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This morning, the Bank of England have said net borrowing amounted to £7.0 billion in March, up from £4.6 billion in February. Mortgage approvals for house purchases were little changed at 70,700 in March, and remain above the 12-month pre-pandemic average up to February 2020 of 66,700.

Net borrowing of mortgage debt by individuals increased to £7.0 billion in March, up from £4.6 billion in February, and remains above the pre-pandemic average of £4.3 billion in the 12 months up to February 2020.

Gross lending rose slightly to £26.5 billion in March from £26.0 billion in February, while gross repayments fell to £19.7 billion in March from £21.0 billion in February.

National Landlord Investment Show – MPU

Approvals for house purchases, an indicator of future borrowing, were little changed at 70,700 in March, from 71,000 in February, and remains above the 12-month pre-pandemic average up to February 2020 of 66,700.

Approvals for remortgaging (which only capture remortgaging with a different lender) rose slightly to 48,800 in March. This remains below the 12-month pre-pandemic average up to February 2020 of 49,500, but is the highest since February 2020 (52,100).

The ‘effective’ interest rate – the actual interest rate paid – on newly drawn mortgages increased by 14 basis points to 1.73% in March. The rate on the outstanding stock of mortgages ticked up 2 basis points to 2.04% in March.

Simon Gammon, Managing Partner, Knight Frank Finance, commented:

“Demand on the purchase side remains strong but we are just beginning to see some subtle signs of slowing.

Rising mortgage rates and uncertainty over the economic outlook is clearly taking a toll on sentiment and we expect mortgage approvals to fall in the months ahead before settling at longer term norms.

A boom in remortgaging is underway as borrowers clamour to lock in fixed deals before rates rise even further.

The Bank of England remortgaging data only captures deals when borrowers stay with their currently lender so undershoots the ground swell of activity underway.

Another hike in the base rate is overwhelmingly likely tomorrow.

If the Bank of England indicates that it’s likely to take a more aggressive approach to combat inflation we’d expect to see an immediate impact in the mortgage market.

Lenders are already repricing products on a weekly basis so borrowers have got to move quickly if they want to secure a good rate – this isn’t something you can put off until tomorrow.”

Joshua Elash, director of property lender MT Finance, said:

“Mortgage approvals for house purchases remain strong as homeowners and investors alike focus on taking advantage of low interest rates while they can, in expectation of further rate rises in the months ahead.

We expect this trend to continue as an increasing number of prospective buyers attempt to lock into a fixed-rate mortgage on a new property, while they get ahead of the impact inflation is going to have on increasing house prices.

More than ever, this is the time to buy.”

Mark Harris, chief executive of mortgage broker SPF Private Clients, said:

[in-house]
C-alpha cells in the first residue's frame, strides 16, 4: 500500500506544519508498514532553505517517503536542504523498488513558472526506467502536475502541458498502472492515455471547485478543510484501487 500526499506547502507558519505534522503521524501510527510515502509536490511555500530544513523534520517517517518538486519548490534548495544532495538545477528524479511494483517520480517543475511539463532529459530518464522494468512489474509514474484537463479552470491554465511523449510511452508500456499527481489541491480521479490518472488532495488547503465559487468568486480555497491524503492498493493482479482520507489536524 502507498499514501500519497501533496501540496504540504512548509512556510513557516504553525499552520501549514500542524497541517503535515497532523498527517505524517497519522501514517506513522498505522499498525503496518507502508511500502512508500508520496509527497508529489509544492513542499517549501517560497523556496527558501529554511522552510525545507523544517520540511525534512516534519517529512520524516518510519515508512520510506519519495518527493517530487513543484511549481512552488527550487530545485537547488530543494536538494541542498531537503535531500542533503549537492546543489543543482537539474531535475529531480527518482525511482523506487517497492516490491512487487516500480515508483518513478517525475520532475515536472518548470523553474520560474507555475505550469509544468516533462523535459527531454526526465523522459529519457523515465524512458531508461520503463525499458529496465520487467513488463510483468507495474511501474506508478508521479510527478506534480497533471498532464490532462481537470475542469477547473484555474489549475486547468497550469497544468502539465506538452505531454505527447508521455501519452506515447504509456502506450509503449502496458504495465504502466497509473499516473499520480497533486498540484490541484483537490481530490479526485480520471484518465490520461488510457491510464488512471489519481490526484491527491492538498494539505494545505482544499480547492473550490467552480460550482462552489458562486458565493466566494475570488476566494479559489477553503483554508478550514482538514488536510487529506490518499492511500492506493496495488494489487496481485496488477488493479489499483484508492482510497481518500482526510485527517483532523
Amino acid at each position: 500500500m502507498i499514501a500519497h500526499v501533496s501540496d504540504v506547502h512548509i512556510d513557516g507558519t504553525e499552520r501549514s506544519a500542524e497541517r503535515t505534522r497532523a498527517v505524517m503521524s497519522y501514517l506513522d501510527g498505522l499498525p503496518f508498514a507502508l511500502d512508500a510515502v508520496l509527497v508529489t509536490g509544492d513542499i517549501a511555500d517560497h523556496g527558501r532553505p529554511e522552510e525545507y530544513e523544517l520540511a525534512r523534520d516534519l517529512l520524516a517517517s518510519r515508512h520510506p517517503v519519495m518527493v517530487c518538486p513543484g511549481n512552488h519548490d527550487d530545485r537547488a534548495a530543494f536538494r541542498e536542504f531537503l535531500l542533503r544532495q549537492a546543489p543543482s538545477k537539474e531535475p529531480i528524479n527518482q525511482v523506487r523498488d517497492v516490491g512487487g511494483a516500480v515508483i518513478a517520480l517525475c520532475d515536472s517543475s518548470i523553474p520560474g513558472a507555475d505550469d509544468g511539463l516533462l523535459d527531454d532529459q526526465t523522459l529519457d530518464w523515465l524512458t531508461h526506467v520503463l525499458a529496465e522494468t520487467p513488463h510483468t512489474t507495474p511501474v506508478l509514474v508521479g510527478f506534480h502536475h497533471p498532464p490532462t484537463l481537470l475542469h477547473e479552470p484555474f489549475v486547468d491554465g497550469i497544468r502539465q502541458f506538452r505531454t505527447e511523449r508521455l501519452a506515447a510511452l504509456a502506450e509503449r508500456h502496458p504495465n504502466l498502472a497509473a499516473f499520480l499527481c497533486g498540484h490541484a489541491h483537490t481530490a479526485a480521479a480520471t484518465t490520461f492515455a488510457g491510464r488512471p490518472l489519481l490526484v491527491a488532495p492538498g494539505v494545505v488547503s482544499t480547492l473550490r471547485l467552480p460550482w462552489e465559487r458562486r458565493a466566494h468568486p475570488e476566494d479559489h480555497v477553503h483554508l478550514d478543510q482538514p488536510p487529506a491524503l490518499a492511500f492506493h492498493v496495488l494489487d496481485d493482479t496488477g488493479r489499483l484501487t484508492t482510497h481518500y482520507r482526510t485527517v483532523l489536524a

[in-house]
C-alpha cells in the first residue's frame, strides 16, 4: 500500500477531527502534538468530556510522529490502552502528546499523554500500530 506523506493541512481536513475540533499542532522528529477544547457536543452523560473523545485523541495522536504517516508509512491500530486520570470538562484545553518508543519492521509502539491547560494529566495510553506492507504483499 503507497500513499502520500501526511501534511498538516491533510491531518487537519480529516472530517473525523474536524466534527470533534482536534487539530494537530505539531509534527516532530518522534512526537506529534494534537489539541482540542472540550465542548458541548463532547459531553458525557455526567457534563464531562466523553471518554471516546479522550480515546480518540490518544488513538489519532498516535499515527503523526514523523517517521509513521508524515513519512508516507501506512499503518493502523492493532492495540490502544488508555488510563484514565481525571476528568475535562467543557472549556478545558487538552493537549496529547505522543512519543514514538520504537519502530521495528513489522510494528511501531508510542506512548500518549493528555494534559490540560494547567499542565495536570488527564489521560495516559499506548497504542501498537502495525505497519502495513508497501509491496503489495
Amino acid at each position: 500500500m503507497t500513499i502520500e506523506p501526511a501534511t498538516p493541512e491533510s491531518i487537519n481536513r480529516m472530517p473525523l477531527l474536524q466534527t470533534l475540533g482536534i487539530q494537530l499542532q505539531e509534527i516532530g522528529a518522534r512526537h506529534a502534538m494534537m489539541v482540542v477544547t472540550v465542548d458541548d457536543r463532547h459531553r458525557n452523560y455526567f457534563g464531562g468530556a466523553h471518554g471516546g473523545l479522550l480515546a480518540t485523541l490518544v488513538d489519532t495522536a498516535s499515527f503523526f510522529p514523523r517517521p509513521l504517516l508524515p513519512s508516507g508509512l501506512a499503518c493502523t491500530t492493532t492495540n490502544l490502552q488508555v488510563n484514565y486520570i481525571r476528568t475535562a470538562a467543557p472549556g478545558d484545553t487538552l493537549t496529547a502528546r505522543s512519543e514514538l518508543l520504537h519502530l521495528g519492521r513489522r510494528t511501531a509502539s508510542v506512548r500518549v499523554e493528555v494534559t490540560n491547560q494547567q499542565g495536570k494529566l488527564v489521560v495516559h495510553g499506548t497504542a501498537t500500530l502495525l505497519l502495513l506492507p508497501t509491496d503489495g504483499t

“The Bank of England records a pick-up in net borrowing of mortgage debt in March, while mortgage approvals were little changed and remain above the 12-month pre-pandemic average.

This suggests that the froth has come out of the market, leaving a calmer, more measured, and ultimately more sustainable version.

With the markets expecting another interest rate rise this month, brokers are being kept busy.

Borrowers are increasingly concerned about rising mortgage rates and are keen to secure a fixed rate in particular before they rise further.

With lenders pulling some deals with little or no notice, decisions have to be made quickly.”

Jeremy Leaf, north London estate agent and a former RICS residential chairman, commented:

“Market talk recently has been all about the impact on house prices of recent increases in interest rates and the cost of living.

However, in many ways the mortgage numbers can be a more useful indicator of future market health.

This latest report from the Bank of England is no exception and shows that although approvals are still comfortably above pre-Covid levels they are not rising as quickly as we might have expected in the particularly strong spring season.”

CEO of Octane Capital, Jonathan Samuels, commented:

“While overall property market sentiment remains very good, a dip in the level of mortgages being approved was always likely to follow such a sustained period of heightened market activity.

This has been largely due to lenders tightening their belts following a number of consecutive base rate increases and we’re now starting to see this more cautious approach to lending start to materialise within topline market statistics.

With the cost of living also putting pressure on many households, this slow but steady decline in buyer activity is a trend we expect to see maintained throughout the remainder of the year.”

Director of Benham and Reeves, Marc von Grundherr, commented:

“Many lenders are now acting with a far greater degree of caution and for prospective buyers this means fewer product options at higher rates.

This has inevitably reduced the number of buyers being approved for a mortgage, although those that have are still able to take advantage of a relatively affordable cost of borrowing.

Of course, while current mortgage rates still remain fairly favourable, we expect that they will continue to climb throughout the remainder of the year.

So those considering a purchase would be best advised to act now as they may well find the offer presently on the table won’t be there in a month or two.”

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